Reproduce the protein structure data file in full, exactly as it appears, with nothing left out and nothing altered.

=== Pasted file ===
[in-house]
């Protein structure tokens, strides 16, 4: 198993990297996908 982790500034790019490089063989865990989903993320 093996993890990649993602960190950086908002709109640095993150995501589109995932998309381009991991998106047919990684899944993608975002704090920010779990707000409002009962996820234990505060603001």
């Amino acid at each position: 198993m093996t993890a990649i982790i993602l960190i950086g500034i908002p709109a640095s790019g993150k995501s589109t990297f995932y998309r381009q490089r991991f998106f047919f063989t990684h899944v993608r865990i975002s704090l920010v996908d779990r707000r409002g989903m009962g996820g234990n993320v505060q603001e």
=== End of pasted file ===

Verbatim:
[in-house]
């Protein structure tokens, strides 16, 4: 198993990297996908 982790500034790019490089063989865990989903993320 093996993890990649993602960190950086908002709109640095993150995501589109995932998309381009991991998106047919990684899944993608975002704090920010779990707000409002009962996820234990505060603001």
């Amino acid at each position: 198993m093996t993890a990649i982790i993602l960190i950086g500034i908002p709109a640095s790019g993150k995501s589109t990297f995932y998309r381009q490089r991991f998106f047919f063989t990684h899944v993608r865990i975002s704090l920010v996908d779990r707000r409002g989903m009962g996820g234990n993320v505060q603001e």